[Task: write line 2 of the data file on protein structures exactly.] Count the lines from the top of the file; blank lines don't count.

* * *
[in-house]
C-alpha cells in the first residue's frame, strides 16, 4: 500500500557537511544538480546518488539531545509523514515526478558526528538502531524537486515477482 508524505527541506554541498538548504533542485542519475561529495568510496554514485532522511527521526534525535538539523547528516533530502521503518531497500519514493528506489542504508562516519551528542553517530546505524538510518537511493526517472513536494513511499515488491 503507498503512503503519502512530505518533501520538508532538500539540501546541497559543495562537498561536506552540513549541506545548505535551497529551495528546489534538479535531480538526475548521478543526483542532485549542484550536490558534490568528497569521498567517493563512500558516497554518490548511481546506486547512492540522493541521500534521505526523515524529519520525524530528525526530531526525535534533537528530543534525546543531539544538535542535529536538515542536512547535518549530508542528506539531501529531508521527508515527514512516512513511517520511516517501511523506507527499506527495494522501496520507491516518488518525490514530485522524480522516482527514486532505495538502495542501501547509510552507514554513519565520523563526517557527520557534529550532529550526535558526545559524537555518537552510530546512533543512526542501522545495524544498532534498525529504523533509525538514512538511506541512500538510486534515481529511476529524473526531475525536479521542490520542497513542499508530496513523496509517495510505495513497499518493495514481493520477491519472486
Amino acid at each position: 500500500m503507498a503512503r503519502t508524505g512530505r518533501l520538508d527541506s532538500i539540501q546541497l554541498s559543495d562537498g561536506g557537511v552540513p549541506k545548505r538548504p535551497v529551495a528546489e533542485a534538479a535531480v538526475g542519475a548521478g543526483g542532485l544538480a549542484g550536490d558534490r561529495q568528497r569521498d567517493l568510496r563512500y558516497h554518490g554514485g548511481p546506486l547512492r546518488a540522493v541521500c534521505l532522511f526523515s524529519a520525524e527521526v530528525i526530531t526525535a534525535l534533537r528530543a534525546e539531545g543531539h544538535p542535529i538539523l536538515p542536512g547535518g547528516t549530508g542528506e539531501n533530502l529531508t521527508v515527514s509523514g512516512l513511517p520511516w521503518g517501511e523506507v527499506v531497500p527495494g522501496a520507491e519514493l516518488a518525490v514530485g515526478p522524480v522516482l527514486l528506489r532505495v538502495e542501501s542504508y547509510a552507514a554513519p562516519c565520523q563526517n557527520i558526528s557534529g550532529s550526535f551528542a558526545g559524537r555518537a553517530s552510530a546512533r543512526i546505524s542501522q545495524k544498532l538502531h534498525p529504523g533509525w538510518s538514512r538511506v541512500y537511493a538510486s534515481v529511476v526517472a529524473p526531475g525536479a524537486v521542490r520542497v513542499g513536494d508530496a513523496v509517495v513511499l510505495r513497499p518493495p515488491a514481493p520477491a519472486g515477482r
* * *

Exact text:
C-alpha cells in the first residue's frame, strides 16, 4: 500500500557537511544538480546518488539531545509523514515526478558526528538502531524537486515477482 508524505527541506554541498538548504533542485542519475561529495568510496554514485532522511527521526534525535538539523547528516533530502521503518531497500519514493528506489542504508562516519551528542553517530546505524538510518537511493526517472513536494513511499515488491 503507498503512503503519502512530505518533501520538508532538500539540501546541497559543495562537498561536506552540513549541506545548505535551497529551495528546489534538479535531480538526475548521478543526483542532485549542484550536490558534490568528497569521498567517493563512500558516497554518490548511481546506486547512492540522493541521500534521505526523515524529519520525524530528525526530531526525535534533537528530543534525546543531539544538535542535529536538515542536512547535518549530508542528506539531501529531508521527508515527514512516512513511517520511516517501511523506507527499506527495494522501496520507491516518488518525490514530485522524480522516482527514486532505495538502495542501501547509510552507514554513519565520523563526517557527520557534529550532529550526535558526545559524537555518537552510530546512533543512526542501522545495524544498532534498525529504523533509525538514512538511506541512500538510486534515481529511476529524473526531475525536479521542490520542497513542499508530496513523496509517495510505495513497499518493495514481493520477491519472486